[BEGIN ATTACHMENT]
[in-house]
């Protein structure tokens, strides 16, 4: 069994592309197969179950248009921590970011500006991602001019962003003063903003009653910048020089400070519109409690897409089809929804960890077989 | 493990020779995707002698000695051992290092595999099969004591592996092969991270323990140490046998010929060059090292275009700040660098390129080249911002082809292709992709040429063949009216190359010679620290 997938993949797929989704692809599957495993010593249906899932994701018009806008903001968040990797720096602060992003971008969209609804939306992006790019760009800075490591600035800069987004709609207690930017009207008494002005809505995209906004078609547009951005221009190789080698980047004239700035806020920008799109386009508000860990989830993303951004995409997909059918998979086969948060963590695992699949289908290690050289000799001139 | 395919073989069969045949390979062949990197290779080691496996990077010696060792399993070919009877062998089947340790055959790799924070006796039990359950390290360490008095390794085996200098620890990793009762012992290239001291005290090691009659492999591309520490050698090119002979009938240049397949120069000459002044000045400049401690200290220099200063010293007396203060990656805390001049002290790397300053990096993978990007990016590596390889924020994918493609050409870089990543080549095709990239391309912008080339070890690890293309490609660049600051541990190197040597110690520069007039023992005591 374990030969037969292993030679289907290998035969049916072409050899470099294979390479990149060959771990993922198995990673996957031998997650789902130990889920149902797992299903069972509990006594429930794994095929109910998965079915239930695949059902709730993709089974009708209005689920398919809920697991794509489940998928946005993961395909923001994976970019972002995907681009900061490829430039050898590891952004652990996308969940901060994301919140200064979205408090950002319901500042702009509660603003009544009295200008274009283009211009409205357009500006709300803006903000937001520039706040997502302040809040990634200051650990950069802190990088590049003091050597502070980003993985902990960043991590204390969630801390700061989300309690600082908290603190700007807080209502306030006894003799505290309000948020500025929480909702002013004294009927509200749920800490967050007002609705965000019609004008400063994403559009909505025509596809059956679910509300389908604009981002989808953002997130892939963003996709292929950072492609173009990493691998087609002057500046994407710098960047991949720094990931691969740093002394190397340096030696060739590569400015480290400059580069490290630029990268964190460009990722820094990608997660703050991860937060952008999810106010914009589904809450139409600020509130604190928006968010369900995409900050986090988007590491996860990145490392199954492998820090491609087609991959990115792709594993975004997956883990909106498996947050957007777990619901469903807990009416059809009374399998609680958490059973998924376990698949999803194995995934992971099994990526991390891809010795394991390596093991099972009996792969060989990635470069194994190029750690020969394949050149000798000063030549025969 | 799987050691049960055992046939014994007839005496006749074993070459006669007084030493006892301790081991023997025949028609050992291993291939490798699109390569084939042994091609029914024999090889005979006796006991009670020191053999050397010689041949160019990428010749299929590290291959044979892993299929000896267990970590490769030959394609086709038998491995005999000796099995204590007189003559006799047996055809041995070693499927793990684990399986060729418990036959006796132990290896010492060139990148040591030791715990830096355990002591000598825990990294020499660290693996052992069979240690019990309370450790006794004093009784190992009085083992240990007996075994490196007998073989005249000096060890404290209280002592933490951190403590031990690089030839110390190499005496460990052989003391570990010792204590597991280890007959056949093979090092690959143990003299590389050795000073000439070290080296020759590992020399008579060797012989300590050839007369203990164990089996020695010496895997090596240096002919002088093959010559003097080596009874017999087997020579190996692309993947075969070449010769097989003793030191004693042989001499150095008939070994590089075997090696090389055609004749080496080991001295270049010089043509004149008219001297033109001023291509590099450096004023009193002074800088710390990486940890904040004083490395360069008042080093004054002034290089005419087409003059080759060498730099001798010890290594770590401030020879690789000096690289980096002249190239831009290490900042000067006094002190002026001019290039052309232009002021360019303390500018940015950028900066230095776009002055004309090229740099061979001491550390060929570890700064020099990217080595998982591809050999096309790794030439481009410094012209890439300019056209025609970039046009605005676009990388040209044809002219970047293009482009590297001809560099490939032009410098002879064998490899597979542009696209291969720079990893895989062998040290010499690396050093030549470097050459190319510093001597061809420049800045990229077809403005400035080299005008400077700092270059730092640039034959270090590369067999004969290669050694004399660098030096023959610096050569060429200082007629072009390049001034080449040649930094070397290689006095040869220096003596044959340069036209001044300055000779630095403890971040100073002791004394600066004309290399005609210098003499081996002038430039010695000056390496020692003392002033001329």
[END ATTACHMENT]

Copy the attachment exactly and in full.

[in-house]
């Protein structure tokens, strides 16, 4: 069994592309197969179950248009921590970011500006991602001019962003003063903003009653910048020089400070519109409690897409089809929804960890077989 | 493990020779995707002698000695051992290092595999099969004591592996092969991270323990140490046998010929060059090292275009700040660098390129080249911002082809292709992709040429063949009216190359010679620290 997938993949797929989704692809599957495993010593249906899932994701018009806008903001968040990797720096602060992003971008969209609804939306992006790019760009800075490591600035800069987004709609207690930017009207008494002005809505995209906004078609547009951005221009190789080698980047004239700035806020920008799109386009508000860990989830993303951004995409997909059918998979086969948060963590695992699949289908290690050289000799001139 | 395919073989069969045949390979062949990197290779080691496996990077010696060792399993070919009877062998089947340790055959790799924070006796039990359950390290360490008095390794085996200098620890990793009762012992290239001291005290090691009659492999591309520490050698090119002979009938240049397949120069000459002044000045400049401690200290220099200063010293007396203060990656805390001049002290790397300053990096993978990007990016590596390889924020994918493609050409870089990543080549095709990239391309912008080339070890690890293309490609660049600051541990190197040597110690520069007039023992005591 374990030969037969292993030679289907290998035969049916072409050899470099294979390479990149060959771990993922198995990673996957031998997650789902130990889920149902797992299903069972509990006594429930794994095929109910998965079915239930695949059902709730993709089974009708209005689920398919809920697991794509489940998928946005993961395909923001994976970019972002995907681009900061490829430039050898590891952004652990996308969940901060994301919140200064979205408090950002319901500042702009509660603003009544009295200008274009283009211009409205357009500006709300803006903000937001520039706040997502302040809040990634200051650990950069802190990088590049003091050597502070980003993985902990960043991590204390969630801390700061989300309690600082908290603190700007807080209502306030006894003799505290309000948020500025929480909702002013004294009927509200749920800490967050007002609705965000019609004008400063994403559009909505025509596809059956679910509300389908604009981002989808953002997130892939963003996709292929950072492609173009990493691998087609002057500046994407710098960047991949720094990931691969740093002394190397340096030696060739590569400015480290400059580069490290630029990268964190460009990722820094990608997660703050991860937060952008999810106010914009589904809450139409600020509130604190928006968010369900995409900050986090988007590491996860990145490392199954492998820090491609087609991959990115792709594993975004997956883990909106498996947050957007777990619901469903807990009416059809009374399998609680958490059973998924376990698949999803194995995934992971099994990526991390891809010795394991390596093991099972009996792969060989990635470069194994190029750690020969394949050149000798000063030549025969 | 799987050691049960055992046939014994007839005496006749074993070459006669007084030493006892301790081991023997025949028609050992291993291939490798699109390569084939042994091609029914024999090889005979006796006991009670020191053999050397010689041949160019990428010749299929590290291959044979892993299929000896267990970590490769030959394609086709038998491995005999000796099995204590007189003559006799047996055809041995070693499927793990684990399986060729418990036959006796132990290896010492060139990148040591030791715990830096355990002591000598825990990294020499660290693996052992069979240690019990309370450790006794004093009784190992009085083992240990007996075994490196007998073989005249000096060890404290209280002592933490951190403590031990690089030839110390190499005496460990052989003391570990010792204590597991280890007959056949093979090092690959143990003299590389050795000073000439070290080296020759590992020399008579060797012989300590050839007369203990164990089996020695010496895997090596240096002919002088093959010559003097080596009874017999087997020579190996692309993947075969070449010769097989003793030191004693042989001499150095008939070994590089075997090696090389055609004749080496080991001295270049010089043509004149008219001297033109001023291509590099450096004023009193002074800088710390990486940890904040004083490395360069008042080093004054002034290089005419087409003059080759060498730099001798010890290594770590401030020879690789000096690289980096002249190239831009290490900042000067006094002190002026001019290039052309232009002021360019303390500018940015950028900066230095776009002055004309090229740099061979001491550390060929570890700064020099990217080595998982591809050999096309790794030439481009410094012209890439300019056209025609970039046009605005676009990388040209044809002219970047293009482009590297001809560099490939032009410098002879064998490899597979542009696209291969720079990893895989062998040290010499690396050093030549470097050459190319510093001597061809420049800045990229077809403005400035080299005008400077700092270059730092640039034959270090590369067999004969290669050694004399660098030096023959610096050569060429200082007629072009390049001034080449040649930094070397290689006095040869220096003596044959340069036209001044300055000779630095403890971040100073002791004394600066004309290399005609210098003499081996002038430039010695000056390496020692003392002033001329």